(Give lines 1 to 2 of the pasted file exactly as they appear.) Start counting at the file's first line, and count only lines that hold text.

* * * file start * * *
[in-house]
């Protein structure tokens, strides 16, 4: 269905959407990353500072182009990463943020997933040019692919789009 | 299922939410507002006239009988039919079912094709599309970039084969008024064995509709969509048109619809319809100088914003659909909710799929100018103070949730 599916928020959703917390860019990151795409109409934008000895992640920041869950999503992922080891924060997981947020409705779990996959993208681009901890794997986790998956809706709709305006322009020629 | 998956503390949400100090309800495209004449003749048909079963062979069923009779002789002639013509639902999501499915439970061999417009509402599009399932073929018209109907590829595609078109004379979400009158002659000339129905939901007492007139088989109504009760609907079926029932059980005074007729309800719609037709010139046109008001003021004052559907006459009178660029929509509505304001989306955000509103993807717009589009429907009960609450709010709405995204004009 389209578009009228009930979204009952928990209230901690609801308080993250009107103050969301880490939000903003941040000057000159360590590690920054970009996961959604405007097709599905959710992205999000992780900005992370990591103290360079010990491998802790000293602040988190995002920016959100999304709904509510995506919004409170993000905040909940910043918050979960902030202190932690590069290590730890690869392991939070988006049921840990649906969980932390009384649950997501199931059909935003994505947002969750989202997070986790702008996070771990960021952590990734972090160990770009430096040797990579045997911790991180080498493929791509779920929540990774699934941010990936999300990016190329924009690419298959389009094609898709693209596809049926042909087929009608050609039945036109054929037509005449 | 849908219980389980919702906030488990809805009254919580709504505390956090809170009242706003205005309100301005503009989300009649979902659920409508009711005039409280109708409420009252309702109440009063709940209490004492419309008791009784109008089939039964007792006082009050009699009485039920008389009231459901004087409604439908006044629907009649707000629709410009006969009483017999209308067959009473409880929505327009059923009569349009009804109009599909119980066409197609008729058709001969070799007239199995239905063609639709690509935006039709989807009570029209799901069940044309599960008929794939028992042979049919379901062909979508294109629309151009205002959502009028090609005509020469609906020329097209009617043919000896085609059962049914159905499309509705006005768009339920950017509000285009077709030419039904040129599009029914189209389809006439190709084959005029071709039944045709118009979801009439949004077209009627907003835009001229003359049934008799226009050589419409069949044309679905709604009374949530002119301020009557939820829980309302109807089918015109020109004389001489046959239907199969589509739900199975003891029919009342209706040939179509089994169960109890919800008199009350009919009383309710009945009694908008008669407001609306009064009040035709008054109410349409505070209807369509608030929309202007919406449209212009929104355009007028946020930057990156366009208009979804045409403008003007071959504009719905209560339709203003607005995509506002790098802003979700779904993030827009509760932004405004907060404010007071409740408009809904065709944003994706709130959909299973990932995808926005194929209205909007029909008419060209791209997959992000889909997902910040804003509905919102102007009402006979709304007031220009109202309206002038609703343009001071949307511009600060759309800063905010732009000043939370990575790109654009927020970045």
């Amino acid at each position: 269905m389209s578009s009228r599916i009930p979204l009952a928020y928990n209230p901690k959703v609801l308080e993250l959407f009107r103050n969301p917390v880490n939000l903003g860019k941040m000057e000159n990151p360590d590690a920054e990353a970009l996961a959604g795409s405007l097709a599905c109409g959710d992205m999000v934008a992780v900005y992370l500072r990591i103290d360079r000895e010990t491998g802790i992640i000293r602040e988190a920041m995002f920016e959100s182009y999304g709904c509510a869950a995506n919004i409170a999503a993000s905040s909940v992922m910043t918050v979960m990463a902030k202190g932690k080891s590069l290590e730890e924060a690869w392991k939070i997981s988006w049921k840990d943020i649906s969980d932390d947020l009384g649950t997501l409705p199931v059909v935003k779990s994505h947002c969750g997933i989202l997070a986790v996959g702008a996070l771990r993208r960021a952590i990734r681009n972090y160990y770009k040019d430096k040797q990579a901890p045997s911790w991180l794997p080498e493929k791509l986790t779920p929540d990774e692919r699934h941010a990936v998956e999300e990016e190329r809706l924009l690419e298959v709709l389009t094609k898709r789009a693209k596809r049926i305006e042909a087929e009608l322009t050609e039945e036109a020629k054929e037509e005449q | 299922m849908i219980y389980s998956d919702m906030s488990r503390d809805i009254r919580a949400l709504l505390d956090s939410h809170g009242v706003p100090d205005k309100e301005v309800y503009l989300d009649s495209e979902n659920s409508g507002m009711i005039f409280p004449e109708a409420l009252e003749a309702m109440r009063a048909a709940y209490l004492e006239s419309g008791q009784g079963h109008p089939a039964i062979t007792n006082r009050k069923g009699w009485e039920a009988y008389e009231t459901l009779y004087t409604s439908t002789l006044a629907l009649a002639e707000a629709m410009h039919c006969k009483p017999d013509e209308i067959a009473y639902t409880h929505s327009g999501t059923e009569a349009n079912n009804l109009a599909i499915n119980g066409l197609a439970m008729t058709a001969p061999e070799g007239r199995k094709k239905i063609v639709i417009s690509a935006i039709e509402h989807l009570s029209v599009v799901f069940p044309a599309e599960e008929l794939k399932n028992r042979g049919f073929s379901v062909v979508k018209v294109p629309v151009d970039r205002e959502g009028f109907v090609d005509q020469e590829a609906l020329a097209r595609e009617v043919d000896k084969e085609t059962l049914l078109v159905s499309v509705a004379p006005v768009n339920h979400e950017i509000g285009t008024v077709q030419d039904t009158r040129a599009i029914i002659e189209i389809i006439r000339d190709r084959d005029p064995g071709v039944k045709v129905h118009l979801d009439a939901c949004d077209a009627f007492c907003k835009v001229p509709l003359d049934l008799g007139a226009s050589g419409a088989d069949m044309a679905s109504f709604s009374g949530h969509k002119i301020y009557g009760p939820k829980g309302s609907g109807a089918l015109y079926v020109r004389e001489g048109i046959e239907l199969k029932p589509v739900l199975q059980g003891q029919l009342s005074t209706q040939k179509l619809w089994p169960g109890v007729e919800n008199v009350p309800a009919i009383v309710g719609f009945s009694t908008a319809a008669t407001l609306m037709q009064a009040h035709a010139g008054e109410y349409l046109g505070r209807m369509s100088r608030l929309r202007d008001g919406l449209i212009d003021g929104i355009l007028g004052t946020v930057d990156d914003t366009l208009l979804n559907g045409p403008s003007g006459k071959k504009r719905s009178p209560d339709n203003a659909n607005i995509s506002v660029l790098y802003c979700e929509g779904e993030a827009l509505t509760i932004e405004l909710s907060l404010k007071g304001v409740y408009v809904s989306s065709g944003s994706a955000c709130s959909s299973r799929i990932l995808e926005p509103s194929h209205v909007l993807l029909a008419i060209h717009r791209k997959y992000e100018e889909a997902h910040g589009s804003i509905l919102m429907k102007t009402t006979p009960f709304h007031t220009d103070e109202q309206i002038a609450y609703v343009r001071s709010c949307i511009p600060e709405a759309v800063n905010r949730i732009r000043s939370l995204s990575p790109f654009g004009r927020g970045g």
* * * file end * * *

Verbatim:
[in-house]
């Protein structure tokens, strides 16, 4: 269905959407990353500072182009990463943020997933040019692919789009 | 299922939410507002006239009988039919079912094709599309970039084969008024064995509709969509048109619809319809100088914003659909909710799929100018103070949730 599916928020959703917390860019990151795409109409934008000895992640920041869950999503992922080891924060997981947020409705779990996959993208681009901890794997986790998956809706709709305006322009020629 | 998956503390949400100090309800495209004449003749048909079963062979069923009779002789002639013509639902999501499915439970061999417009509402599009399932073929018209109907590829595609078109004379979400009158002659000339129905939901007492007139088989109504009760609907079926029932059980005074007729309800719609037709010139046109008001003021004052559907006459009178660029929509509505304001989306955000509103993807717009589009429907009960609450709010709405995204004009 389209578009009228009930979204009952928990209230901690609801308080993250009107103050969301880490939000903003941040000057000159360590590690920054970009996961959604405007097709599905959710992205999000992780900005992370990591103290360079010990491998802790000293602040988190995002920016959100999304709904509510995506919004409170993000905040909940910043918050979960902030202190932690590069290590730890690869392991939070988006049921840990649906969980932390009384649950997501199931059909935003994505947002969750989202997070986790702008996070771990960021952590990734972090160990770009430096040797990579045997911790991180080498493929791509779920929540990774699934941010990936999300990016190329924009690419298959389009094609898709693209596809049926042909087929009608050609039945036109054929037509005449 | 849908219980389980919702906030488990809805009254919580709504505390956090809170009242706003205005309100301005503009989300009649979902659920409508009711005039409280109708409420009252309702109440009063709940209490004492419309008791009784109008089939039964007792006082009050009699009485039920008389009231459901004087409604439908006044629907009649707000629709410009006969009483017999209308067959009473409880929505327009059923009569349009009804109009599909119980066409197609008729058709001969070799007239199995239905063609639709690509935006039709989807009570029209799901069940044309599960008929794939028992042979049919379901062909979508294109629309151009205002959502009028090609005509020469609906020329097209009617043919000896085609059962049914159905499309509705006005768009339920950017509000285009077709030419039904040129599009029914189209389809006439190709084959005029071709039944045709118009979801009439949004077209009627907003835009001229003359049934008799226009050589419409069949044309679905709604009374949530002119301020009557939820829980309302109807089918015109020109004389001489046959239907199969589509739900199975003891029919009342209706040939179509089994169960109890919800008199009350009919009383309710009945009694908008008669407001609306009064009040035709008054109410349409505070209807369509608030929309202007919406449209212009929104355009007028946020930057990156366009208009979804045409403008003007071959504009719905209560339709203003607005995509506002790098802003979700779904993030827009509760932004405004907060404010007071409740408009809904065709944003994706709130959909299973990932995808926005194929209205909007029909008419060209791209997959992000889909997902910040804003509905919102102007009402006979709304007031220009109202309206002038609703343009001071949307511009600060759309800063905010732009000043939370990575790109654009927020970045």